The Kerman’s and the Pelechaty’s knew each other from the beginning of pioneering on the Island, having immigrated to Canada to escape persecution and the poverty that was Europe’s lifestyle. Come to think of it – the persecution part didn’t work that well for me!

Both families were early settlers in the virgin forests that still covered much of the Island, clearing land, building their first log house and putting in large gardens. In the beginning they lived off those gardens. I remember Nancy’s mother, Mary, out a couple of times a day moving the cow to greener grass. The milk was carried to the creamery on the little wagon. Mary also scythed down the hay in the swamp that then lay under the present Stride Place.

Money was scarce and Nancy learned early to be frugal. Although she didn’t have a fancy upbringing, Nancy did develop a love for the beautiful objects that brought joy to one’s life.

So much of life is a mystery and tragically seems filled with heartache. As we grow older our consolation lays in the belief that we are children of the eternal and only there will we find solace. Perhaps because she was born into a family that immigrated from corrupt Europe where war and repression were the norm, Nancy had a burning desire to shine up an awareness of the great value of our participatory democracy. She greatly valued OPEN GOVERNMENT, although it seemed often elusive. Her years in a law office sharpened her understanding of municipal law and she understood how it formed the basis of our local city government.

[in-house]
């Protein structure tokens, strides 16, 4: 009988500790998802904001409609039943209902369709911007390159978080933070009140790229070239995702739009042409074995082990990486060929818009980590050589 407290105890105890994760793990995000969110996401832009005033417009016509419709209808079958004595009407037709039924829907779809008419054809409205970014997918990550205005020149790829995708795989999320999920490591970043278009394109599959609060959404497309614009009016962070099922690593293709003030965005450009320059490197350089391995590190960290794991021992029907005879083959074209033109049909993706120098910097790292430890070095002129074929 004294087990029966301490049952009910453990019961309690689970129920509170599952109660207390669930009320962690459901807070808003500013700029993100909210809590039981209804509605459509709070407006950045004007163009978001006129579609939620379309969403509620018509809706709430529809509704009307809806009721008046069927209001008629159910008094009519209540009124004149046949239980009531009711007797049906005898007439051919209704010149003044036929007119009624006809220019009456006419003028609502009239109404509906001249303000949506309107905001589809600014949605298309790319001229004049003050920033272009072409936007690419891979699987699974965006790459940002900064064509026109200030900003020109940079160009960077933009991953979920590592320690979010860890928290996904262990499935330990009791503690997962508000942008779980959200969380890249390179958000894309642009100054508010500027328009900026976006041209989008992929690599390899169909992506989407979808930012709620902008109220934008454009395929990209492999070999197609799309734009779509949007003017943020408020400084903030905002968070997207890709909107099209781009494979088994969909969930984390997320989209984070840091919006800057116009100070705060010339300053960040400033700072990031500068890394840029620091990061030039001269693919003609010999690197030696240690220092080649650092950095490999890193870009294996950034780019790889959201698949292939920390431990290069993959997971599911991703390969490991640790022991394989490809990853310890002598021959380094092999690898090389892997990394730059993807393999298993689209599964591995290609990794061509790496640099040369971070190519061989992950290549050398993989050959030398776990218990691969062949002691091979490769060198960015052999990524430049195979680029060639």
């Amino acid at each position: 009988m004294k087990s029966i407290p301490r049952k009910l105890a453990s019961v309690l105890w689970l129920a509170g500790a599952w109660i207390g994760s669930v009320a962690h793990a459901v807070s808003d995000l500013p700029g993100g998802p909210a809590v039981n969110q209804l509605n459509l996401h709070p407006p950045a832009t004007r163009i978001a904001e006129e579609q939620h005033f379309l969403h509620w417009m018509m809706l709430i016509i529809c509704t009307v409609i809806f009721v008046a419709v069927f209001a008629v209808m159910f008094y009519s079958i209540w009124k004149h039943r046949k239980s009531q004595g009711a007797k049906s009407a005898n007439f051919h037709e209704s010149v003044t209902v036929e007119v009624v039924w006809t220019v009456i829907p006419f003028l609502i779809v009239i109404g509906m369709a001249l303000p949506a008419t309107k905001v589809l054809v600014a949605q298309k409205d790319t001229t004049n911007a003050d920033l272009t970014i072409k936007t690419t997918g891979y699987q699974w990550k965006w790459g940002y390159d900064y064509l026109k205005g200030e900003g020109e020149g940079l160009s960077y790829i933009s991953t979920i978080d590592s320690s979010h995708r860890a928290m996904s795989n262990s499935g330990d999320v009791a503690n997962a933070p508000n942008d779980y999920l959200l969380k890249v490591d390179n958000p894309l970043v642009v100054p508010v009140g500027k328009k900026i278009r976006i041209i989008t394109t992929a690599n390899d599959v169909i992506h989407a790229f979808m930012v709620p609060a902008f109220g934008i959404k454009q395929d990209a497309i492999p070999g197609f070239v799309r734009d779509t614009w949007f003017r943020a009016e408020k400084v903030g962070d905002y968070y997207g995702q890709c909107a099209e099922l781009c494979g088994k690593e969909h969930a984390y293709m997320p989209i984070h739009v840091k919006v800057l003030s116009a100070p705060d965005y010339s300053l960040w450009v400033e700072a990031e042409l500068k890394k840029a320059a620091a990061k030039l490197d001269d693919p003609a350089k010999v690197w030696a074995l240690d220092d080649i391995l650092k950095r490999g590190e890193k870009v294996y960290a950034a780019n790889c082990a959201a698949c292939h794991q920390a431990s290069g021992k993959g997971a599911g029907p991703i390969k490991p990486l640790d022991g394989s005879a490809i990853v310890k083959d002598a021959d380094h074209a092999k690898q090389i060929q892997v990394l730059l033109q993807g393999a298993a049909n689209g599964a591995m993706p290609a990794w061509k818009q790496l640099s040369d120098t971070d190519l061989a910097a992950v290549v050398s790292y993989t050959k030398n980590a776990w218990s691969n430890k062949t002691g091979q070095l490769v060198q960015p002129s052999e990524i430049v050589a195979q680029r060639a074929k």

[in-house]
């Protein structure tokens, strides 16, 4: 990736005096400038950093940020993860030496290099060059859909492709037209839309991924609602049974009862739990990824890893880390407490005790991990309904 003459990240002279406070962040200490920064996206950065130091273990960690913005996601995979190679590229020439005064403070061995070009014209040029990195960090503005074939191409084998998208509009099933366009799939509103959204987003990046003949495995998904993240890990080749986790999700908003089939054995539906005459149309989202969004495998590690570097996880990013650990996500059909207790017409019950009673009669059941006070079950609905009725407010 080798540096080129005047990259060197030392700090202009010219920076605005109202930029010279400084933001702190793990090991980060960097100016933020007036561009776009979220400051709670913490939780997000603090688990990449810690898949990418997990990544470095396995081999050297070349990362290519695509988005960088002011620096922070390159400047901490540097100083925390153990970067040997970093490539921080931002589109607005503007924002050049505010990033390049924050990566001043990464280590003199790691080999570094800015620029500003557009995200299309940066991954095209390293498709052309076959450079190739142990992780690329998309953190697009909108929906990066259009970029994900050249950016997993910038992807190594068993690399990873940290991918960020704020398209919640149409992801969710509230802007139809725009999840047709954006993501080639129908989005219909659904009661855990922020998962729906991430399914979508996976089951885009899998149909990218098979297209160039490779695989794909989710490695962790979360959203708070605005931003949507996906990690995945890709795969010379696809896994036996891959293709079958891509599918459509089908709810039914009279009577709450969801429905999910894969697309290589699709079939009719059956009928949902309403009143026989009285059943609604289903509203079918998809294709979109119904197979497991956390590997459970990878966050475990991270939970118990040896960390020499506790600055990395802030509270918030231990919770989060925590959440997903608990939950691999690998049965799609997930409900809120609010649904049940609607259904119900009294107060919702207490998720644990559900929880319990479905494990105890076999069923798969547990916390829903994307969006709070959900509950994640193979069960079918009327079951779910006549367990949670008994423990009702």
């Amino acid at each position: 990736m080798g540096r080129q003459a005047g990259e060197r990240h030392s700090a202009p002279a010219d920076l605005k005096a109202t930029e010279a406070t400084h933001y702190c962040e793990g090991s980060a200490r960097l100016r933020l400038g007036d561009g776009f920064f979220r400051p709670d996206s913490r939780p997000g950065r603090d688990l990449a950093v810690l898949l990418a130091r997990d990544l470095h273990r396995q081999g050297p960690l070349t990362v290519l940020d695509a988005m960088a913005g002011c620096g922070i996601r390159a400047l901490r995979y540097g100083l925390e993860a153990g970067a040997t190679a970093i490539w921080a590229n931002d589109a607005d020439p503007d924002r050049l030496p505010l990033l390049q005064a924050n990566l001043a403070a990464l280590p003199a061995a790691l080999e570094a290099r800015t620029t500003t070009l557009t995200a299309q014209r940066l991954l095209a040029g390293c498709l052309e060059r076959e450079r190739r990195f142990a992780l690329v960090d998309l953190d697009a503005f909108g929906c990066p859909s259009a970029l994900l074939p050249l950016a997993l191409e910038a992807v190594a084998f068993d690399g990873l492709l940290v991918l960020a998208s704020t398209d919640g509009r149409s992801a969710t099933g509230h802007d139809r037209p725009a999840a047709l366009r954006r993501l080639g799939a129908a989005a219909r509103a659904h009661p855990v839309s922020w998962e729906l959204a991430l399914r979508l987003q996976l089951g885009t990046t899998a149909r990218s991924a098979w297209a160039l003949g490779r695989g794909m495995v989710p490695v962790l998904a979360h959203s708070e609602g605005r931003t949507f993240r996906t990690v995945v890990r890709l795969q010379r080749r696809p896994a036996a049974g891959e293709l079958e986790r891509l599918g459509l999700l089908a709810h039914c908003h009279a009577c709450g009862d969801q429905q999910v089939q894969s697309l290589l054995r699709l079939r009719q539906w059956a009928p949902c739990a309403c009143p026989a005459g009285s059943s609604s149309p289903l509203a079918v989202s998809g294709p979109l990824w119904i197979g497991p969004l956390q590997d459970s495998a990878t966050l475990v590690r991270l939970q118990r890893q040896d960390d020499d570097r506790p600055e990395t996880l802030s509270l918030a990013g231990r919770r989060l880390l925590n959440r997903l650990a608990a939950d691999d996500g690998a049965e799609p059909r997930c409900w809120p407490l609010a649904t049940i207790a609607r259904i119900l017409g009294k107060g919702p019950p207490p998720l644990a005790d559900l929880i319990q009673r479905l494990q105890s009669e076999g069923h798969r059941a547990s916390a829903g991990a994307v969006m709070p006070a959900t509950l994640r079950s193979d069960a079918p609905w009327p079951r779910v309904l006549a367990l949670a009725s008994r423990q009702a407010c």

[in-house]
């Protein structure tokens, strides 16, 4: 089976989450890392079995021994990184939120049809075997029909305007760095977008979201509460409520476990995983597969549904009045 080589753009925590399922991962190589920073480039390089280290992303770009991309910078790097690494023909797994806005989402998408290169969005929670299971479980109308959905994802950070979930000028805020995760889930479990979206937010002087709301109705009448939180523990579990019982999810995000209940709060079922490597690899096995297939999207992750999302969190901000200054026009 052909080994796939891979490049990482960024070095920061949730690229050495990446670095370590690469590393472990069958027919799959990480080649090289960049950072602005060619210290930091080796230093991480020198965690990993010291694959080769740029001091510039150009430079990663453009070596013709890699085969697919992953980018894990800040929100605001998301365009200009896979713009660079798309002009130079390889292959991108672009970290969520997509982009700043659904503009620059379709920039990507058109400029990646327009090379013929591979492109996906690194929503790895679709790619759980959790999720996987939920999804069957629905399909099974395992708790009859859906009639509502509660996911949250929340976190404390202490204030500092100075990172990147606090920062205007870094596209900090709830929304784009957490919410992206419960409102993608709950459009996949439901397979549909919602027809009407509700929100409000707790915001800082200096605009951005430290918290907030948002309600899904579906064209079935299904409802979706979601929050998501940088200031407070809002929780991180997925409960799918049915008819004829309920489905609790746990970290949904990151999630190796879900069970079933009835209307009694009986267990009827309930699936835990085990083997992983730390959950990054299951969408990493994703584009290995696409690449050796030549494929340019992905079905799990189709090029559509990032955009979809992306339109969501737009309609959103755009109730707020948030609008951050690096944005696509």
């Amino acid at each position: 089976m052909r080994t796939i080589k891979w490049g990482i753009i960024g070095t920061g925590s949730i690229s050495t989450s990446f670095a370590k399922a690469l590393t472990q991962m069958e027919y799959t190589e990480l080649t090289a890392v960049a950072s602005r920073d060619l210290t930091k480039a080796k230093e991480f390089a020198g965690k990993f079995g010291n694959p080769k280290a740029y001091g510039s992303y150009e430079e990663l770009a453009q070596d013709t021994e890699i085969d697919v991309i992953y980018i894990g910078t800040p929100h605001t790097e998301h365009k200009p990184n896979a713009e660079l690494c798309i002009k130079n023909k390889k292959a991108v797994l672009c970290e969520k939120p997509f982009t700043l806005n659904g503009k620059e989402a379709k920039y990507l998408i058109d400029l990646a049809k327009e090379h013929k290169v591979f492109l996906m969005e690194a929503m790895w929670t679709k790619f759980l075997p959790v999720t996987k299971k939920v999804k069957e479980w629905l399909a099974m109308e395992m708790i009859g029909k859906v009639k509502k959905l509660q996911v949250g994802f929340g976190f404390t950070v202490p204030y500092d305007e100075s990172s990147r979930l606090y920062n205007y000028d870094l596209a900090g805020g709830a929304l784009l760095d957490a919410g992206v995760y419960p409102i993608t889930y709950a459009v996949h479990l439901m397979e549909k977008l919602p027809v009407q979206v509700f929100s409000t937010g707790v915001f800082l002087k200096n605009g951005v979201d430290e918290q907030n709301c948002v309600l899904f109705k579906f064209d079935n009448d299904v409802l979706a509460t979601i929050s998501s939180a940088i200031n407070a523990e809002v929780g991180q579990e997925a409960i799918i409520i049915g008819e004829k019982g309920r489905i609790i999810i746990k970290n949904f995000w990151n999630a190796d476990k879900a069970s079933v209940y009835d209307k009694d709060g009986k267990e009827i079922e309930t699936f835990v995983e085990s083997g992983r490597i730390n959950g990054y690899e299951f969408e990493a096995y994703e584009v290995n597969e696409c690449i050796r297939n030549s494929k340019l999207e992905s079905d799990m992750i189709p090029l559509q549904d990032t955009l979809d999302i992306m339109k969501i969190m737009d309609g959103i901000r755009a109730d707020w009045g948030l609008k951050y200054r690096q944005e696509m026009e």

Even on her second last day in the hospital, Nancy fervently spoke on one of our favorite topics – how to encourage council to open themselves to a more transparent government and just as importantly to convince the citizens they needed to be involved in our grass roots government.

“Nancy we are going to miss your interest in local affairs and we will try to keep alive your passion to protect us from Government by the few!”

The happy days of our on-coming summer were shattered suddenly. Nancy had been in hospital for only a few days, and yet she was gone! But it wasn’t a total shock because Nancy hadn’t been well for six months, but one day her disease just overcame her.

Nancy’s departure from life showed me her innate strength. She always knew what she wanted and she definitely didn’t want operations and chemo that was bound to remove the quality of the life that remained to her. She said, “I’m going to run this race on my own and take whatever is handed to me”. On her night table I was surprised to see her well thumbed Bible. As ill as she was it was amazing how gracious her words when admiring the flowers, “I really appreciate everyone’s kindness to me”. Losing a sister and a dear friend can only be a great heartbreak to Steve. But Nancy had a heart of gold and those smiling brown eyes will always bring back happy memories to Steve and to all of us. We’ve never been taught to say goodbye....

“Nance, we are going to miss you, but I think it must begin with a Thank You!”